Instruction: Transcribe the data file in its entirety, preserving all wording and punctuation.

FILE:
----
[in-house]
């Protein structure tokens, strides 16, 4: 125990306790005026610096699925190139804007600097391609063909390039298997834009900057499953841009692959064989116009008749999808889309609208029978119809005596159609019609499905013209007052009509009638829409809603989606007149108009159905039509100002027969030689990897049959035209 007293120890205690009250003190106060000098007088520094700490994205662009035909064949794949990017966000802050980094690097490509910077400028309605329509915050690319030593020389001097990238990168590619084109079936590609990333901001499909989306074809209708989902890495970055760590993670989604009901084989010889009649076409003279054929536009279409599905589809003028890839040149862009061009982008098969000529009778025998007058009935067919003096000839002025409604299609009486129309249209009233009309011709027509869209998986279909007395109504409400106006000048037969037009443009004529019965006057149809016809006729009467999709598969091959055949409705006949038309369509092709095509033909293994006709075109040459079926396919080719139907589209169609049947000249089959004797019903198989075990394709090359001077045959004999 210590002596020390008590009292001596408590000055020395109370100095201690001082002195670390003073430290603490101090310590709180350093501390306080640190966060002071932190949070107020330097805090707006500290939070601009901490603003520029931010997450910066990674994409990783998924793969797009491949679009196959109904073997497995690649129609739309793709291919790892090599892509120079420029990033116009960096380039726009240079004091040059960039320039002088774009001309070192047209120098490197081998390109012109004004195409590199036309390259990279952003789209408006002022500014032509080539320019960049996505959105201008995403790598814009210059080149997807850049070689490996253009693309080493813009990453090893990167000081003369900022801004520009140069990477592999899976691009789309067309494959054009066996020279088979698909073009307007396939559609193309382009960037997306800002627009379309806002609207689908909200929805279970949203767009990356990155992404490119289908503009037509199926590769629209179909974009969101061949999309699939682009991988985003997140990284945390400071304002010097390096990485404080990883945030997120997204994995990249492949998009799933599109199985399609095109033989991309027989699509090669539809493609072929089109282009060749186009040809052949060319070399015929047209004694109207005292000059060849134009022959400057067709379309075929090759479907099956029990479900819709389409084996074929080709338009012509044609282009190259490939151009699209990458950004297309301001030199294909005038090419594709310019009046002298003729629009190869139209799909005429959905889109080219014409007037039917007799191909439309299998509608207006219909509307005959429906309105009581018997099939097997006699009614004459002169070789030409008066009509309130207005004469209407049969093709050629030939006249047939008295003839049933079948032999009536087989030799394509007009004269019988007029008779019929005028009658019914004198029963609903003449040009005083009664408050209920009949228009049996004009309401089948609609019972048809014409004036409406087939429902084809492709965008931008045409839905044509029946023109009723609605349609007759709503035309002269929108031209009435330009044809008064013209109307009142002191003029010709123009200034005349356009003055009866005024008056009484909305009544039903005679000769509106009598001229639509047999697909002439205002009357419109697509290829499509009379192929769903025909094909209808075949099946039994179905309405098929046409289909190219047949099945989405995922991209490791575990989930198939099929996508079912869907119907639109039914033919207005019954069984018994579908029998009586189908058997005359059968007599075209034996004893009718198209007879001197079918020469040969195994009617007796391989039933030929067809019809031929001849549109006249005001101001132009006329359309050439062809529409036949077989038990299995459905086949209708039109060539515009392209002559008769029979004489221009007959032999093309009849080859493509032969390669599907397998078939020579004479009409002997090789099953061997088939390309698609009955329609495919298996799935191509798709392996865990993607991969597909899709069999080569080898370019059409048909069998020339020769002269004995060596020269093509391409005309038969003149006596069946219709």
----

[in-house]
């Protein structure tokens, strides 16, 4: 125990306790005026610096699925190139804007600097391609063909390039298997834009900057499953841009692959064989116009008749999808889309609208029978119809005596159609019609499905013209007052009509009638829409809603989606007149108009159905039509100002027969030689990897049959035209 007293120890205690009250003190106060000098007088520094700490994205662009035909064949794949990017966000802050980094690097490509910077400028309605329509915050690319030593020389001097990238990168590619084109079936590609990333901001499909989306074809209708989902890495970055760590993670989604009901084989010889009649076409003279054929536009279409599905589809003028890839040149862009061009982008098969000529009778025998007058009935067919003096000839002025409604299609009486129309249209009233009309011709027509869209998986279909007395109504409400106006000048037969037009443009004529019965006057149809016809006729009467999709598969091959055949409705006949038309369509092709095509033909293994006709075109040459079926396919080719139907589209169609049947000249089959004797019903198989075990394709090359001077045959004999 210590002596020390008590009292001596408590000055020395109370100095201690001082002195670390003073430290603490101090310590709180350093501390306080640190966060002071932190949070107020330097805090707006500290939070601009901490603003520029931010997450910066990674994409990783998924793969797009491949679009196959109904073997497995690649129609739309793709291919790892090599892509120079420029990033116009960096380039726009240079004091040059960039320039002088774009001309070192047209120098490197081998390109012109004004195409590199036309390259990279952003789209408006002022500014032509080539320019960049996505959105201008995403790598814009210059080149997807850049070689490996253009693309080493813009990453090893990167000081003369900022801004520009140069990477592999899976691009789309067309494959054009066996020279088979698909073009307007396939559609193309382009960037997306800002627009379309806002609207689908909200929805279970949203767009990356990155992404490119289908503009037509199926590769629209179909974009969101061949999309699939682009991988985003997140990284945390400071304002010097390096990485404080990883945030997120997204994995990249492949998009799933599109199985399609095109033989991309027989699509090669539809493609072929089109282009060749186009040809052949060319070399015929047209004694109207005292000059060849134009022959400057067709379309075929090759479907099956029990479900819709389409084996074929080709338009012509044609282009190259490939151009699209990458950004297309301001030199294909005038090419594709310019009046002298003729629009190869139209799909005429959905889109080219014409007037039917007799191909439309299998509608207006219909509307005959429906309105009581018997099939097997006699009614004459002169070789030409008066009509309130207005004469209407049969093709050629030939006249047939008295003839049933079948032999009536087989030799394509007009004269019988007029008779019929005028009658019914004198029963609903003449040009005083009664408050209920009949228009049996004009309401089948609609019972048809014409004036409406087939429902084809492709965008931008045409839905044509029946023109009723609605349609007759709503035309002269929108031209009435330009044809008064013209109307009142002191003029010709123009200034005349356009003055009866005024008056009484909305009544039903005679000769509106009598001229639509047999697909002439205002009357419109697509290829499509009379192929769903025909094909209808075949099946039994179905309405098929046409289909190219047949099945989405995922991209490791575990989930198939099929996508079912869907119907639109039914033919207005019954069984018994579908029998009586189908058997005359059968007599075209034996004893009718198209007879001197079918020469040969195994009617007796391989039933030929067809019809031929001849549109006249005001101001132009006329359309050439062809529409036949077989038990299995459905086949209708039109060539515009392209002559008769029979004489221009007959032999093309009849080859493509032969390669599907397998078939020579004479009409002997090789099953061997088939390309698609009955329609495919298996799935191509798709392996865990993607991969597909899709069999080569080898370019059409048909069998020339020769002269004995060596020269093509391409005309038969003149006596069946219709």